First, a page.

A Cask Full of Wine and a Drunk Wife: Fun Italian Phrases

Italian wine cask

When you are speaking to an an Italian, it won’t be long before they throw an expression at you.

It always starts with something like, “In Italy we say…,”  then they go into the translation, the meaning, and the relevance to the conversation. I love this about Italians!

My partner, Tommaso and his family own Bellavista Impruneta, a century-old hotel and restaurant in Tuscany. Beppe and Roberta, the mom and dad, run the show. It can get pretty crazy around there during high season.

If you are anywhere near the kitchen, you will hear Beppe say, with pure exasperation and certainly a hand gesture, “Che disperazione!”Oh! The despair! The desperation! In fact, he says it so much, one of the cooks thought he would be cheeky and got a t-shirt with this phrase printed on it.

Beppe and Roberta in Bellavista Impruneta

Roberta and Beppe in the sitting room at Bellavista.

Here are some of my favorite Italian idioms and expressions. I love they can be tied back to an expression we say in English. That’s the beauty of Romance languages- a common linguistic background.

Bread at a Tuscan villa

Buono come il pane!

“As good as bread!”

As you can imagine, many idiomatic expressions center around food in Italy. This literally means, “Nothing is better than bread.” We would say, “As good as gold.”

Ad ogni morte di Papa

“Every time a Pope dies”

Our equivalent would be, “Once in a blue moon.”

Chi dorme non piglia pesci

“One who does not catch the fish”

In English, we would say, “The early bird catches the worm.”

San Gimignano bicycle

Hai voluto la bicicletta? Allora, pedala!

“You wanted a bike? Now pedal!”

Or, “You made your bed, so you must lie on it.”

In Bocca al Lupo

“Into the wolf’s mouth”

Oddly enough, this means, “Good luck.” It doesn’t stop there, it is essential that you respond with “Crepi,” which means “die.” I hope this means the wolf.

Don’t judge, we say “Break a leg.”

Avere la Botte Piena e la Moglie Ubriaca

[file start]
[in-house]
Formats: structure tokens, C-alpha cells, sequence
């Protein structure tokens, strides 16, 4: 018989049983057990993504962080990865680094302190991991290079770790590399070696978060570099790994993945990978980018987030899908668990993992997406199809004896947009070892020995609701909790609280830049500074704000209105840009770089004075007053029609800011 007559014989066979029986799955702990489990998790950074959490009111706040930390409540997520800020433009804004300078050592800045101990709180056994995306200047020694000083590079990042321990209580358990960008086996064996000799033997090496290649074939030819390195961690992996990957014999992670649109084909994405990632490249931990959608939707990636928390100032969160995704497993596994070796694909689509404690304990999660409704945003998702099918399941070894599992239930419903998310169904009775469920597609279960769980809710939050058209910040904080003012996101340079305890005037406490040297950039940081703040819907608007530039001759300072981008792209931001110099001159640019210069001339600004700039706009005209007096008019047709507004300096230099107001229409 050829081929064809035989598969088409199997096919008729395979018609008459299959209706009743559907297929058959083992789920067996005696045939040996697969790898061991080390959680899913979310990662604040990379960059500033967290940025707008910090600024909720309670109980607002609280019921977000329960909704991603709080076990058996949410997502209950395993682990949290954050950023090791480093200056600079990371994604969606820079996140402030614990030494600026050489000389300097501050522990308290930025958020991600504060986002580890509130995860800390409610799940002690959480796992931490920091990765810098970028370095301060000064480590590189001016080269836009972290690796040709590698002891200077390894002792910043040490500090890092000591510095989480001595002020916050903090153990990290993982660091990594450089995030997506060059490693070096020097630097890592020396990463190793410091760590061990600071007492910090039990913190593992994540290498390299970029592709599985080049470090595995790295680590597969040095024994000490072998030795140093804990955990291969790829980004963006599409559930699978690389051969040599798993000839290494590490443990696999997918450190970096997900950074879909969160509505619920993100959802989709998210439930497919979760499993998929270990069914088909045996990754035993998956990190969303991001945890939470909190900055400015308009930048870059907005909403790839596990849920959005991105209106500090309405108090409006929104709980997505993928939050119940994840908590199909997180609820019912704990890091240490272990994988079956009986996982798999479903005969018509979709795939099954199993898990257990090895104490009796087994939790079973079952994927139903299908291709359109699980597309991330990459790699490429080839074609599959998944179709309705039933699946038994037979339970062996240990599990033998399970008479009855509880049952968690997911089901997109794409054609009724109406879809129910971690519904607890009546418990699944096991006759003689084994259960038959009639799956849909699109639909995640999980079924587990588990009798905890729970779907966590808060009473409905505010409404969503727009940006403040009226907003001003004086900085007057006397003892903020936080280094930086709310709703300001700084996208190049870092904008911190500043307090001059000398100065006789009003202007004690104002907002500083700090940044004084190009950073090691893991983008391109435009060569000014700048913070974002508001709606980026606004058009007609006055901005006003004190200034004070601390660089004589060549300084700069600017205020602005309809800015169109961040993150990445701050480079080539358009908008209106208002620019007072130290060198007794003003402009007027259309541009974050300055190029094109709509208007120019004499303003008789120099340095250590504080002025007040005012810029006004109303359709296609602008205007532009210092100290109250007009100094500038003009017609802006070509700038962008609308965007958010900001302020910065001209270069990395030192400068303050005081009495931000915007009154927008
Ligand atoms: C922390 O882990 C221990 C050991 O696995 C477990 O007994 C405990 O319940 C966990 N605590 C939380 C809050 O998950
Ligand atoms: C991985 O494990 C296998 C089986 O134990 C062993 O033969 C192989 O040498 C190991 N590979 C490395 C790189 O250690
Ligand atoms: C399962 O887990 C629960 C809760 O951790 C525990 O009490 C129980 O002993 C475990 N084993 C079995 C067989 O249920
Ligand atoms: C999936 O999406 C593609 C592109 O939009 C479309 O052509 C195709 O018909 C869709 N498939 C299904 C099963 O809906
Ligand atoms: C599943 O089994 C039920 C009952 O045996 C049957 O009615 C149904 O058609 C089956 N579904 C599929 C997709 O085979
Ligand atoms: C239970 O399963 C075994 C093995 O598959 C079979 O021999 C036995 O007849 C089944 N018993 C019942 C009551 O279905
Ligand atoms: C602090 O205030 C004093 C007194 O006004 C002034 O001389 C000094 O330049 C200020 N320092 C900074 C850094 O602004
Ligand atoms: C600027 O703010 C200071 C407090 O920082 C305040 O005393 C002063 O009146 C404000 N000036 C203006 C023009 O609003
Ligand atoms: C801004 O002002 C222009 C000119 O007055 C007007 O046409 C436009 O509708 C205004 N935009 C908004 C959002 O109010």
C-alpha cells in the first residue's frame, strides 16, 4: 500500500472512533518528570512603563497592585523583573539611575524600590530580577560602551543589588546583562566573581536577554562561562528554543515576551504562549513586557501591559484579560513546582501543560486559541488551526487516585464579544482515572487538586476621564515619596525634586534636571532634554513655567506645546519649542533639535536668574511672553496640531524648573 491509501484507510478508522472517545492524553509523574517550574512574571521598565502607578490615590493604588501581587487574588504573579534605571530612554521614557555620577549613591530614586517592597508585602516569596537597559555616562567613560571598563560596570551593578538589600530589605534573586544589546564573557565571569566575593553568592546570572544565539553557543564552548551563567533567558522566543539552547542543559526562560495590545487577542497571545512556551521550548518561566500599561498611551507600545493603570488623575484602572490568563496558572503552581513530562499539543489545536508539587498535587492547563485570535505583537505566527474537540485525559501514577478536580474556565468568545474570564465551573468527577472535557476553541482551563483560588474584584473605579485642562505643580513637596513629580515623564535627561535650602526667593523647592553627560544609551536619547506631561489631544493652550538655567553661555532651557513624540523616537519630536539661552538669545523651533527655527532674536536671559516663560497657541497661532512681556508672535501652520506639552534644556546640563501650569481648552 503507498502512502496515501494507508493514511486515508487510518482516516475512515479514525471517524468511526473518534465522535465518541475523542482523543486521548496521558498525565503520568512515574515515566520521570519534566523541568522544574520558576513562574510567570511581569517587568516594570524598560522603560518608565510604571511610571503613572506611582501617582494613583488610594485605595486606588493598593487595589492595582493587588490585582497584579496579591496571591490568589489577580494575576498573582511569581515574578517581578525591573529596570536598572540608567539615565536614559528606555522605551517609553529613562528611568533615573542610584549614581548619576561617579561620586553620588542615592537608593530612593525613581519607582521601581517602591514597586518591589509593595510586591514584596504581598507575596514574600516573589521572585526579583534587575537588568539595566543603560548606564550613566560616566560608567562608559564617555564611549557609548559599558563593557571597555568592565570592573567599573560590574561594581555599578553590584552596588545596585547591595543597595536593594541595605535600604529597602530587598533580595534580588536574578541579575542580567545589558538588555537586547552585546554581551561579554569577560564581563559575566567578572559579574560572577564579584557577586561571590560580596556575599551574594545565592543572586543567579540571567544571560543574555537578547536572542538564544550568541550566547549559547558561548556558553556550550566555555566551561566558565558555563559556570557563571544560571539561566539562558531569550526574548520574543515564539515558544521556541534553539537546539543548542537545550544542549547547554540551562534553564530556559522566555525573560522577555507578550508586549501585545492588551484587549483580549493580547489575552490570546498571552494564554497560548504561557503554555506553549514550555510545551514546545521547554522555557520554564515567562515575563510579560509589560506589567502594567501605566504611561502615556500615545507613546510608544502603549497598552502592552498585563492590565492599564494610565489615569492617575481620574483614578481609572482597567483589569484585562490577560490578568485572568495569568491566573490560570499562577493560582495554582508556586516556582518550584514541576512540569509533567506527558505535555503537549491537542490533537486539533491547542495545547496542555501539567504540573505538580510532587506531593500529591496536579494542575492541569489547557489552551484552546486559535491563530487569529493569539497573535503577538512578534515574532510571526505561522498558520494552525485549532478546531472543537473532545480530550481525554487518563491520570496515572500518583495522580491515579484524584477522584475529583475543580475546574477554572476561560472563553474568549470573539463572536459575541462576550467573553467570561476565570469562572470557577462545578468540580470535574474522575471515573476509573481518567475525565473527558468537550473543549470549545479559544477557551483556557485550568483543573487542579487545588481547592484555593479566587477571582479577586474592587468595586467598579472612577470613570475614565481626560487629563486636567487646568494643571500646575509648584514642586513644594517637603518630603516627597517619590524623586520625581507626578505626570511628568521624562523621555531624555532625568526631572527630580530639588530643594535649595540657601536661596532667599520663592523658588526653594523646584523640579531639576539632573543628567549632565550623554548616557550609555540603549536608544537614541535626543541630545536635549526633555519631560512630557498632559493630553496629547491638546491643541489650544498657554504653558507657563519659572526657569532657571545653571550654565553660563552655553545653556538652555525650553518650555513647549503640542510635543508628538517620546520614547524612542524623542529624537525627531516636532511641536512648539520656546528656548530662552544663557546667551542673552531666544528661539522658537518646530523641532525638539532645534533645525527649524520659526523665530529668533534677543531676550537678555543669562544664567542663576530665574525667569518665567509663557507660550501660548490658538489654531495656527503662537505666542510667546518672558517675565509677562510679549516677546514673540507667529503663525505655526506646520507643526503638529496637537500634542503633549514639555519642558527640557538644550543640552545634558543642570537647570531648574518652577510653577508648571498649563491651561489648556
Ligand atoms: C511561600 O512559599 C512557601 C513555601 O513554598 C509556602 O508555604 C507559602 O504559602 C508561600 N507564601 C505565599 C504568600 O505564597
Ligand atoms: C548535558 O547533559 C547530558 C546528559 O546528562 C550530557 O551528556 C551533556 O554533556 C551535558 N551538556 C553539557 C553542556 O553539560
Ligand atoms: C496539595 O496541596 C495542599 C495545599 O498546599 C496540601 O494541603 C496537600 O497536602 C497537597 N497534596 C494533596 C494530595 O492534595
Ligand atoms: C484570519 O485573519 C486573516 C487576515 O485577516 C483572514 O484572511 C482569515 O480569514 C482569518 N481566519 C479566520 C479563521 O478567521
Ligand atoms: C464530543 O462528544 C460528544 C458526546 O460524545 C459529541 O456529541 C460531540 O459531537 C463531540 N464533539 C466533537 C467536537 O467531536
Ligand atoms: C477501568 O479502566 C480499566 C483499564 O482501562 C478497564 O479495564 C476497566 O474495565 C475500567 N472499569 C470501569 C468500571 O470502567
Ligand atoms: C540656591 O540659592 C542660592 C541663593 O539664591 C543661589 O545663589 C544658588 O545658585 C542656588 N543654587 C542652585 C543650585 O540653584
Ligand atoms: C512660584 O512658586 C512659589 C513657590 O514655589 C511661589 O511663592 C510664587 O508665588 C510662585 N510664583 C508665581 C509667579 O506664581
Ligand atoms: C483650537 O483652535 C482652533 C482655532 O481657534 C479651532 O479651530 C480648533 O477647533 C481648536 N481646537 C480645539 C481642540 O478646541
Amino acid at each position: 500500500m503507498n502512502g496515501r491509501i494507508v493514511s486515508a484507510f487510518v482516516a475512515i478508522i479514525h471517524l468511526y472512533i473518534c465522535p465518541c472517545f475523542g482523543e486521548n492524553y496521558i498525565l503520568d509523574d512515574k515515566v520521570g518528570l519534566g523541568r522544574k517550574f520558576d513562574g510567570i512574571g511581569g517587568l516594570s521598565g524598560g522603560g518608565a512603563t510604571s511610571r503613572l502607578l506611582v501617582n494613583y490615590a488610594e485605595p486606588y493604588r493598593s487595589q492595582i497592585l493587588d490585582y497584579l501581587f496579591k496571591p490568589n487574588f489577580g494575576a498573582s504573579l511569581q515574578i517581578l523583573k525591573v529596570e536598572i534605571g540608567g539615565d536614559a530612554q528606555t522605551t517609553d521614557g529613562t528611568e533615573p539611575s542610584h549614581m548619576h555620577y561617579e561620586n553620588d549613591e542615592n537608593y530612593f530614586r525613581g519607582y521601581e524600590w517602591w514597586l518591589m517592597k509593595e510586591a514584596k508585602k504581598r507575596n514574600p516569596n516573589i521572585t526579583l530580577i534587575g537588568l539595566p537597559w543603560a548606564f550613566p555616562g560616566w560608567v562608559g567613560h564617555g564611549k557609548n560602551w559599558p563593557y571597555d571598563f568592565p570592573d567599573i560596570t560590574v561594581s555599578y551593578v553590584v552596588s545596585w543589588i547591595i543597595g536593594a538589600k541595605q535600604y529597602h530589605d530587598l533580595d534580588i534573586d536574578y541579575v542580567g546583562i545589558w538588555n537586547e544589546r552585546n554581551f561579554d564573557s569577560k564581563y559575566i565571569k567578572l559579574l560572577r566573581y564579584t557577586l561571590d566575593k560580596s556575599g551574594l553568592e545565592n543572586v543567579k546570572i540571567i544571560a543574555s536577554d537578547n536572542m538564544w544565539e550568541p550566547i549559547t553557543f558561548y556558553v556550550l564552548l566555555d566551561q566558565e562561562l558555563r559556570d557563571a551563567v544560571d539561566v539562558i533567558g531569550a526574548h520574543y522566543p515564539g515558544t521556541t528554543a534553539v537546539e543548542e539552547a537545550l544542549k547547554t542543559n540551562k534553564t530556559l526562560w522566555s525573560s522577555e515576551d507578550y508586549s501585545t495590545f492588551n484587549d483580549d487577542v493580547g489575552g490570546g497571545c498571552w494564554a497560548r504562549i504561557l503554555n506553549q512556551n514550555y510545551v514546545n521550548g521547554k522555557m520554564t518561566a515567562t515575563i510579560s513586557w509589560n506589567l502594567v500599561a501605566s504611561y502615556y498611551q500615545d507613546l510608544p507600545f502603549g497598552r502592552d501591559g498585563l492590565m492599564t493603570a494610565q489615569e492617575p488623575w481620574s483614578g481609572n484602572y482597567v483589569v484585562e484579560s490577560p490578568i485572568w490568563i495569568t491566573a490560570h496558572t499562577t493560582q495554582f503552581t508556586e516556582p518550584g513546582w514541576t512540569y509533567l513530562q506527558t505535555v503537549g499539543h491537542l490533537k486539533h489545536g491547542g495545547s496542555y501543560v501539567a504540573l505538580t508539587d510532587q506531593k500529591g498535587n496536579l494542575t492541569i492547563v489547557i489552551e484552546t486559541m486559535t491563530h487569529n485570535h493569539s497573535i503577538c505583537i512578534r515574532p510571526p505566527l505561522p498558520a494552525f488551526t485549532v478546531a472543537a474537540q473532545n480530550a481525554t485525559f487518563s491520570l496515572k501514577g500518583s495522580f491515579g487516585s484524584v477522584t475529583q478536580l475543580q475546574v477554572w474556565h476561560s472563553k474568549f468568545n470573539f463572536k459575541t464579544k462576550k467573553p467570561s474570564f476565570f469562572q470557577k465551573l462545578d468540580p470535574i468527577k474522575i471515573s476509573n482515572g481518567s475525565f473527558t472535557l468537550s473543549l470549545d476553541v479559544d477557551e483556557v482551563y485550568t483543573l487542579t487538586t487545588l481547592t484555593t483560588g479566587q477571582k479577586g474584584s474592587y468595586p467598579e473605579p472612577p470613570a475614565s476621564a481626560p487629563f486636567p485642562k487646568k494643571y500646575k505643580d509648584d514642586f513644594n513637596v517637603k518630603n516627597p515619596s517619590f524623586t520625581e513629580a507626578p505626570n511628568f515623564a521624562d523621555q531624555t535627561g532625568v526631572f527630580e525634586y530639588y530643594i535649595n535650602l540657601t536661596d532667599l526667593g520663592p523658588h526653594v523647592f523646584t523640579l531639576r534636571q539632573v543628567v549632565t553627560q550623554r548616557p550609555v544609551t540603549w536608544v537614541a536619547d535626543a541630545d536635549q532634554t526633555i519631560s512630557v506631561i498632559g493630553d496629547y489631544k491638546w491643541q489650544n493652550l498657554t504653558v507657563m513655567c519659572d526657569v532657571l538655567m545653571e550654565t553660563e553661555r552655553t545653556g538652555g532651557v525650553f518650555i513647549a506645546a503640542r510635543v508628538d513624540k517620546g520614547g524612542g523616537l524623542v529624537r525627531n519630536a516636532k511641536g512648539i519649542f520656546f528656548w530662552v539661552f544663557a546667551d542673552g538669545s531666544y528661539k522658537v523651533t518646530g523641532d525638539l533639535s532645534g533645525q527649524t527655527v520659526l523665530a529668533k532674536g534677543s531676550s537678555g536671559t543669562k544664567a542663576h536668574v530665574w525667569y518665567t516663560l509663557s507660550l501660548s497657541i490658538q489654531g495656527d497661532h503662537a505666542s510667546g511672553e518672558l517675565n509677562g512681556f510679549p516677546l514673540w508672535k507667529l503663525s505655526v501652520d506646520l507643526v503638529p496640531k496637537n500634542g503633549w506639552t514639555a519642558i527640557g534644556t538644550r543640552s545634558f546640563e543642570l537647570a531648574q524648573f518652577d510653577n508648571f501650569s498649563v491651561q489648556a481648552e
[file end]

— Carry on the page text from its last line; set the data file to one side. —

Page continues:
“To have the wine cask full and the wife drunk”

This has to be one of my favorites. It basically means to have your cake and eat it, too.

Dalle Stelle alle Stalle

“To go from the stars to the horse stalls”

Or to fall from grace.

Fuori di Testa

“Out[side] of your mind”

In northern Italy it is sometimes used in the phrase “Fuori come un balcone” – Out[side] like the balcony. In Tuscany they would say “Fuori come un terrazzo”- Out[side] like the terrace.

We would say “out of your mind” or “crazy as a loon.”

Peli Sulla Lingua

“Hairs on the tongue”

“He doesn’t have hairs on his tongue,” meaning, to tell it like it is, without flattery.

This next one could be considered offensive, so proceed with caution…

Amore in Cortona

Tira piu’ un pelo di fi*a che un carro di buoi

(* = g or c, depending on what region you are from)

“A ummm… woman’s vagina hair pulls [attracts] more than an oxcart”

Ok, the word is not vagina, but this site is PG! (Feel free to throw it into Google Translate.)

This is a really old saying, meaning, the sexual power of the woman overcomes all else!

If you learn some of these expressions and you follow my tips on how to be a traveler, not a tourist- you will fit right in with the Italians.

Do you have a favorite Italian idiom, phrase, or expression? Share it with us in the comments below.

Put your new Italian phrases to practice! Tour Tuscany with Capturing la Vita Tours . 

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4 Responses to A Cask Full of Wine and a Drunk Wife: Fun Italian Phrases

  1. wanderingeducators August 14, 2013 at 2:26 PM #

    I love how languages work, and how funny they can be. Thanks for sharing this!

  2. Donna August 14, 2013 at 5:49 PM #

    I can remember my Italian grandfather and aunts with their phrases – here are a couple:

    Paese che vai, usanza che trovi.
    translation: The country you visit, the customs you find.
    better known as: When in Rome, do as the Romans do.
    ALSO

    A ogni uccello il suo nido è bello.
    translation: To every bird, his own nest is beautiful.
    Better known as: There’s no place like home

    Another fun post, Laurel!

  3. Amy August 18, 2013 at 8:07 AM #

    Brilliant! Not sure about the last one though….

  4. Heidi Wagoner August 18, 2013 at 8:14 AM #

    This is great. These are the little things that make the difference from Tourist and Traveler. You have had the time to get to know these phrases.

    I love that you also added something similar in English. Who makes these up in the first place? :-) I think I like the bike and the wine.

    Now you have me thinking about the similar phrases in Spanish…. oh no! my brain is on overload. Thanks

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